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B-roll? Overlay? Cutaway?

How to plan for compelling supporting visuals

B-roll footage plays a massive role in the storytelling process. Imagine for a moment you are watching a video on how a driverless car works. You hear and see a person talking, it sounds interesting, but there is no footage to help illustrate their story. Not very effective.

B-roll (overlay or cutaway) footage is the imagery you see intercut with the main shot. In documentary-style videos, the main shot, or A-Roll, is often the interview. Any alternative footage, such as cutaways to surroundings or significant places, will be your B-roll.

Not only does B-roll create a more visually engaging film, but it’s also referred to as "safety footage". If you’ve got moments that work for audio but not video, perhaps a moment where an interviewee stumbles, then the B-roll footage is used to mask the shot.

In any circumstance, B-roll is just as necessary as the interview or the main action set-up. It helps the editor control the pace of the clip and increases engagement for the viewer. However, we have found that clients don’t always understand the importance of planning for B-roll during a videos pre-production process.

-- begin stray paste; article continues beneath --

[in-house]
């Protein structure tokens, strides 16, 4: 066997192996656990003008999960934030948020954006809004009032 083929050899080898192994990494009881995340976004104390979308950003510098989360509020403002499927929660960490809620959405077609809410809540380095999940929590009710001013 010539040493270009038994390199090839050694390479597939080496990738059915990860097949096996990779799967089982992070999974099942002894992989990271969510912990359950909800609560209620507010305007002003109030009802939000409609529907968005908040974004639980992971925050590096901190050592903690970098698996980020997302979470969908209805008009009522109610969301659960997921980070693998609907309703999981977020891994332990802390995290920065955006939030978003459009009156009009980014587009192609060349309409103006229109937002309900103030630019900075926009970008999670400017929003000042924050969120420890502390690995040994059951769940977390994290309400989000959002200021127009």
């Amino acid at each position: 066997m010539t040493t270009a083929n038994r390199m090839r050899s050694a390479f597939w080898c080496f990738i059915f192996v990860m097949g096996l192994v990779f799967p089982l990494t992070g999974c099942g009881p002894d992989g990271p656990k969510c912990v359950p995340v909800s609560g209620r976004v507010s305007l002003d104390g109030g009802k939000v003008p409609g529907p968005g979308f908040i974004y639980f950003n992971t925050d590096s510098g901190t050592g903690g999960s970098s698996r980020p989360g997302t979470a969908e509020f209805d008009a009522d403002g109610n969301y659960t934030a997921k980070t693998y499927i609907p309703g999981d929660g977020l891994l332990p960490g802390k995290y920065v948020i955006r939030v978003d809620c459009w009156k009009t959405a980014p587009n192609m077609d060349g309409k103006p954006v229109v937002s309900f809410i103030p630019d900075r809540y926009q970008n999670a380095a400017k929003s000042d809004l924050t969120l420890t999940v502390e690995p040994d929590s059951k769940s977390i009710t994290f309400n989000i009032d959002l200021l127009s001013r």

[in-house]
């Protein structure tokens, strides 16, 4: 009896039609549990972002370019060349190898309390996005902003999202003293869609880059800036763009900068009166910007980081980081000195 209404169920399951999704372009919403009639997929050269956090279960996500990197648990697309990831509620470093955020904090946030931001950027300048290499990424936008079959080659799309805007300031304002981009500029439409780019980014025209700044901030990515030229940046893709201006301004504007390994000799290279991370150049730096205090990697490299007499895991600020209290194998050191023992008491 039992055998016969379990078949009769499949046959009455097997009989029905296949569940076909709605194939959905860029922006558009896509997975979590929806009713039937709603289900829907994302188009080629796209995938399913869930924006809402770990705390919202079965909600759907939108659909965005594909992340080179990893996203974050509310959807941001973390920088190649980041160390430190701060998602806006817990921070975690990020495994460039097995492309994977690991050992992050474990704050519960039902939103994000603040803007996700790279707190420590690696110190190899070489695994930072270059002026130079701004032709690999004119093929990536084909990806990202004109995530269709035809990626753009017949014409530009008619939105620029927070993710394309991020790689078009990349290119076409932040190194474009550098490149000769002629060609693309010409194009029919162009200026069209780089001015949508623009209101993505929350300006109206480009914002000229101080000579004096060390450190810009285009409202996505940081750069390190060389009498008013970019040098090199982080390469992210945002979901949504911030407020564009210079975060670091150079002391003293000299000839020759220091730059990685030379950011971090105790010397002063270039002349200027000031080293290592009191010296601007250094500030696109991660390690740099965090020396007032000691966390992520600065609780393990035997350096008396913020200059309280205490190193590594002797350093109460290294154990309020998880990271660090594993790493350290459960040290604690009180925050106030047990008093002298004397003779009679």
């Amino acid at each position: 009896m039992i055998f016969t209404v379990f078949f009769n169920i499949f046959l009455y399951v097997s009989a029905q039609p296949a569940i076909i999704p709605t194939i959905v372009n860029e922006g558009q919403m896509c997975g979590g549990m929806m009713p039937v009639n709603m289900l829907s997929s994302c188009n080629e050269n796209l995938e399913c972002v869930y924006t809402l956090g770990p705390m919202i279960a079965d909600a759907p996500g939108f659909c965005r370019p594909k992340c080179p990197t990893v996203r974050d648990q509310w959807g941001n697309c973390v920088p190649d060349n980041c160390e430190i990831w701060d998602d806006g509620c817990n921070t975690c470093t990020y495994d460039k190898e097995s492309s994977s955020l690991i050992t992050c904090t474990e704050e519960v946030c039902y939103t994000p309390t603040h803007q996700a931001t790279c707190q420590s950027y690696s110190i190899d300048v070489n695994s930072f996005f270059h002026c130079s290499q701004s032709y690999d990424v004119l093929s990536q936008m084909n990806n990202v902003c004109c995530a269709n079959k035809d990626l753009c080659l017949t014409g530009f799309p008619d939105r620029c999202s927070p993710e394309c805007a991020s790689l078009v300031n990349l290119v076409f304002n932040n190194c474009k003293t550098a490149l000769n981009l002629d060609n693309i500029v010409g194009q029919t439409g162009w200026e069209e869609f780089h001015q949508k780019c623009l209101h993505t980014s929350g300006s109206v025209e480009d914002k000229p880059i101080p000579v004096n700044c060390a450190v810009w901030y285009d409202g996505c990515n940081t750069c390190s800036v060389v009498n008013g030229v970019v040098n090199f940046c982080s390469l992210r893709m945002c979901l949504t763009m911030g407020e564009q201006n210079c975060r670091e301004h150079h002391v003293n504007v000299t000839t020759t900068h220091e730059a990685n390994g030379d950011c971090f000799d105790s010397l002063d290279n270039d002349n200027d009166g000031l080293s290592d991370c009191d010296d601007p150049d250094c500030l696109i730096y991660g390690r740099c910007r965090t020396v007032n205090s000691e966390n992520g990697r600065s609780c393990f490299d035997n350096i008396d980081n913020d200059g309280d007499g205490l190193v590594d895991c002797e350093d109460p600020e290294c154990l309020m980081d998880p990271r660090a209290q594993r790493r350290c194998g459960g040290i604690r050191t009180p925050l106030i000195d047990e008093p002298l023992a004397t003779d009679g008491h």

Tips on planning to shoot for b-roll footage

There are several ways to shoot B-roll footage. This is often the most straightforward way of capturing footage and can also (at times) be the best way because it feels authentic for the viewer. For example, when creating a factual or documentary-style video, there may be opportunities to film footage 'in the moment' or ‘as it happens.’ Other times the footage needs to be planned out and 'staged.' For this approach, we either create short scenes to film or plan for particular shots that may be required, depending on the nature of the video and how specific the messaging is.

Sometimes b-roll can be made up of some pre-existing footage supplied by a client or stock footage that is carefully selected to help illustrate the messages being conveyed.

B-roll footage is essential to any video production. It adds necessary dimension and depth to your storytelling, helps cover potential errors, illustrates and demonstrates action that's otherwise unexplained. Alongside the edit, it is the key to keeping your audience actively engaged.

Please get in touch if you have a video project in mind and would like to talk further about what might be possible.


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